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Amount Per Serving: Calories: 505Total Fat: 12gSaturated Fat: 2gTrans Fat: 0gUnsaturated Fat: 9gCholesterol: 17mgSodium: 153mgCarbohydrates: 90gFiber: 13gSugar: 11gProtein: 17g
All nutritional information presented within this site are intended for informational purposes only. I am not a certified nutritionist and any nutritional information on BitterSweetBlog.com should only be used as a general guideline. This information is provided as a courtesy and there is no guarantee that the information will be completely accurate. Even though I try to provide accurate nutritional information to the best of my ability, these figures should still be considered estimations.
28 thoughts on “Made with Love”
Still looks great to me :)
Hannah, this bread is not ugly at all! As far as I can see, it has a perfect shape. And it sounds great!
I make “egg wash” by just simply brushing the loaf with soymilk before baking it, gives sweet breads a nice, golden color, too, with no fuss. And – the bread looks great to me :-)
It doesn’t matter how it looks, as long as it tastes good! At least, that’s what I tell my kids when they complain about how unartfully I drop meatloaf onto their dinner plates …
Think of it as “quirky,” “arty,” “unique.” Whatever you call it, it sounds fragrant, fruity-spicy and delicious. I’d be thrilled to be presented with such a loaf!
I love it’s unusual shape. And taste always triumphs over looks, at least in my book! I bet the orange zest really makes this bread.
Hannah, I think it’s charmingly imperfect – the type of thing a Nana would love! Happy Hanukkah. :)
I absolutely love your writing style. Sorry if I’ve said that a million times before. Your photos are always astounding too. If anyone can make bread ugly as sin look delicious in a photo, it’s you! :)
I think it is beautiful! And definitely looks tasty.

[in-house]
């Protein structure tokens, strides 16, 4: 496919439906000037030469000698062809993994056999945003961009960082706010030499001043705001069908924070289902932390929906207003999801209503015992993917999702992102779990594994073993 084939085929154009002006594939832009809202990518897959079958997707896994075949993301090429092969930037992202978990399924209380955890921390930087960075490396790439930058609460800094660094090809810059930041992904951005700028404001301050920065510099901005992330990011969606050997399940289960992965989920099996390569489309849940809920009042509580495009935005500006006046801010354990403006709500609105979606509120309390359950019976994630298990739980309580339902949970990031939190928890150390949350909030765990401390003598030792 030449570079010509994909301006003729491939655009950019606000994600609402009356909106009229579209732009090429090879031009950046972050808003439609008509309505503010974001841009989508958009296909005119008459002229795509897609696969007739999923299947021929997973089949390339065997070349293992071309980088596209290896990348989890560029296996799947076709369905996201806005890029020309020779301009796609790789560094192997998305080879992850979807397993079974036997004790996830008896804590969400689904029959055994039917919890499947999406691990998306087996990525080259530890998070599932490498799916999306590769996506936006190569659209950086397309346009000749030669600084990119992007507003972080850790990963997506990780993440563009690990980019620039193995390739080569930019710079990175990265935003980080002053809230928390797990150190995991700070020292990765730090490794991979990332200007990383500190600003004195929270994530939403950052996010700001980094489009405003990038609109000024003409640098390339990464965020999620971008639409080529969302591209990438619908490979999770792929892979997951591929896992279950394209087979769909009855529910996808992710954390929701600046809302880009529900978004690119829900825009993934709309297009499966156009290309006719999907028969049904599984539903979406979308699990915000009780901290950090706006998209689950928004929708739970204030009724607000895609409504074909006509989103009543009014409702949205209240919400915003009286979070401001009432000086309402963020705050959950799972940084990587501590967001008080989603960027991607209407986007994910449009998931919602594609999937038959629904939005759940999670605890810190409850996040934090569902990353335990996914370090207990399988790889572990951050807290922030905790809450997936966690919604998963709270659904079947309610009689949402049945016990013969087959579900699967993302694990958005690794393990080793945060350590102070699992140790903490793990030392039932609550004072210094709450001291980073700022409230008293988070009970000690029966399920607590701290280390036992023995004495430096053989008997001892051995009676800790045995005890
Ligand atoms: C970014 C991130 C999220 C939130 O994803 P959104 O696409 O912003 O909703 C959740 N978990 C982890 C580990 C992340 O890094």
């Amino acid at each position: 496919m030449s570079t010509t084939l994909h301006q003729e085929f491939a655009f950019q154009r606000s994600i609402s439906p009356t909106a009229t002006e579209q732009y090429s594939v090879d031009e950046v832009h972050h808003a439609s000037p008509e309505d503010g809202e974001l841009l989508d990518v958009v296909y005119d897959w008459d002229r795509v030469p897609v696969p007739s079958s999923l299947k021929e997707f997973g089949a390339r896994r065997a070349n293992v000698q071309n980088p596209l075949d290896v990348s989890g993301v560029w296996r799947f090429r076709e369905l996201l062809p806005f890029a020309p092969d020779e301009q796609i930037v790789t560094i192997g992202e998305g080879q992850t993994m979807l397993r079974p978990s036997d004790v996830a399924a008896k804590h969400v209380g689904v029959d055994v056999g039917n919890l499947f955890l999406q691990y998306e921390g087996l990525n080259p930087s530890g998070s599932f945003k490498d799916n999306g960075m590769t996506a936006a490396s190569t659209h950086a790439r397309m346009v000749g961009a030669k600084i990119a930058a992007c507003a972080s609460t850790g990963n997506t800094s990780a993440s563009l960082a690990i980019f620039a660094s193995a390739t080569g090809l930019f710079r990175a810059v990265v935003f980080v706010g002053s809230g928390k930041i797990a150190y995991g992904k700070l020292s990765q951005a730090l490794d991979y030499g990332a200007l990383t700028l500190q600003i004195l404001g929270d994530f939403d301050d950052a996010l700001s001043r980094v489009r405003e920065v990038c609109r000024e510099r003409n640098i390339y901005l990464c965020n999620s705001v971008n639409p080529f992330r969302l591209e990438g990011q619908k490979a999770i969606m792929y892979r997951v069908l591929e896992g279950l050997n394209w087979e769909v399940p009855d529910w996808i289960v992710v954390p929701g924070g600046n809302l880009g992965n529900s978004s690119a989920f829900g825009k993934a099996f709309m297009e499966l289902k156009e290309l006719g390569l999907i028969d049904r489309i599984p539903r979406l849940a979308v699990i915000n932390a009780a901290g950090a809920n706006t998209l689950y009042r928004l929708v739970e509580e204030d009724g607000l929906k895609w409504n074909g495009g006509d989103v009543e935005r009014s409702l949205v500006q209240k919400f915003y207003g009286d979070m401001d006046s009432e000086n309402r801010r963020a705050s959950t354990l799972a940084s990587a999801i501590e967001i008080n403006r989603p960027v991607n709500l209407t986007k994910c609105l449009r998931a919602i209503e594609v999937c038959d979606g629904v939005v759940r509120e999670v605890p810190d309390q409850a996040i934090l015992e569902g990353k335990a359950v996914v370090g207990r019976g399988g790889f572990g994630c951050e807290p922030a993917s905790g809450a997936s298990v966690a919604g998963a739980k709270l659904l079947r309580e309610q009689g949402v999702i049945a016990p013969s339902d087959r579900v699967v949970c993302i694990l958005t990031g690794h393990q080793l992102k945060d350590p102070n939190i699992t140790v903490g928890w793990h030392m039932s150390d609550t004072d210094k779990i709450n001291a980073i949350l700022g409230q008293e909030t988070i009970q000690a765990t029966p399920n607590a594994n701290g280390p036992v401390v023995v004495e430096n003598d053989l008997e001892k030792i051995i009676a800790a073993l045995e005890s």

I firmly believe many of the ugliest foods in life are the tastiest ;) (Oatmeal mixed through with dark chocolate and peanut butter, anyone?) However, this looks gorgeous! Someone need to take an aesthetics-chill-pill…. :D :D
I think it looks great… you probably had expectations an it didn’t look like what you envisioned.. but to us it’s lovely.
Yum! I love cranberry bread. I actually had to make 2 loafs because once my mom tried a slice of mine, she requested a whole loaf for herself : ]
Beautiful photo as always!
Awww it looks rustic! :P
My loaves never really come out super pretty, especially not when it matters most. I love the sound of this though. Cranberry challah? Delicious. Happy Hanukkah!
Wait, what was wrong with it again? It looks totally fine to me. :-)
It’ s beginning to look a lot like XMAS!
I am not the best bread-braider either ;) I love the flavor combo of walnuts and orange!!!
This bread sounds lovely for the holidays, rustic as it may be. I’d call it perfectly charming!
Cranberry and orange are a delightful combination. And I think it looks great!
Lovely texture for this beautiful loaf. First time to this wonderful space, would love to be here more often for such delicious treats from you. Best wishes.
arent u glad for recycle bins in our computers? LOL. ANd please, this bread is not ugly at all! It looks pretty, and i love how it has all that cranberries studded within it!
I think your bread looks beautiful! And perfect for morning toast too.
I think you’re being too harsh on this lovely bread as I think it looks fine! Not much worse then the bread I baked yesterday..lol… which by the way was also quite delicious, so you are right. Looks are definitely not everything in some cases. But I love the sound of the ingredients that were used, so would love to make this soon too!
FYI I finally posted my review of your book. Sorry it took so long. It’s lovely and the positive review is well-deserved. Just made the chocolate PB self-frosting cupcakes last night and my boyfriend (who rarely gets excited about food) wanted to eat them all XD.
This is beautiful and looks so delicious!
Thanks for this great recipe! I made it today – complete with fancy braiding – and it turned out lovely. Not to sweet, a perfect blend of flavors. I may try leaving out the bulk or all of the oil next time, as it was a bit heavy and I used almond milk which is nice and fatty all on its own.
I love the way your bread looks – and it sounds delicious! :)
I had never heard of this kind of vegan egg wash. Usually I just brush them with some soymilk, molasses, or coffee, which gives you a nice color – but I might try this one day.
it alsmost looks like challah, or babka… not ugly to me! and this would make some killer french toast :)
I love breads like this with nuts and fruit!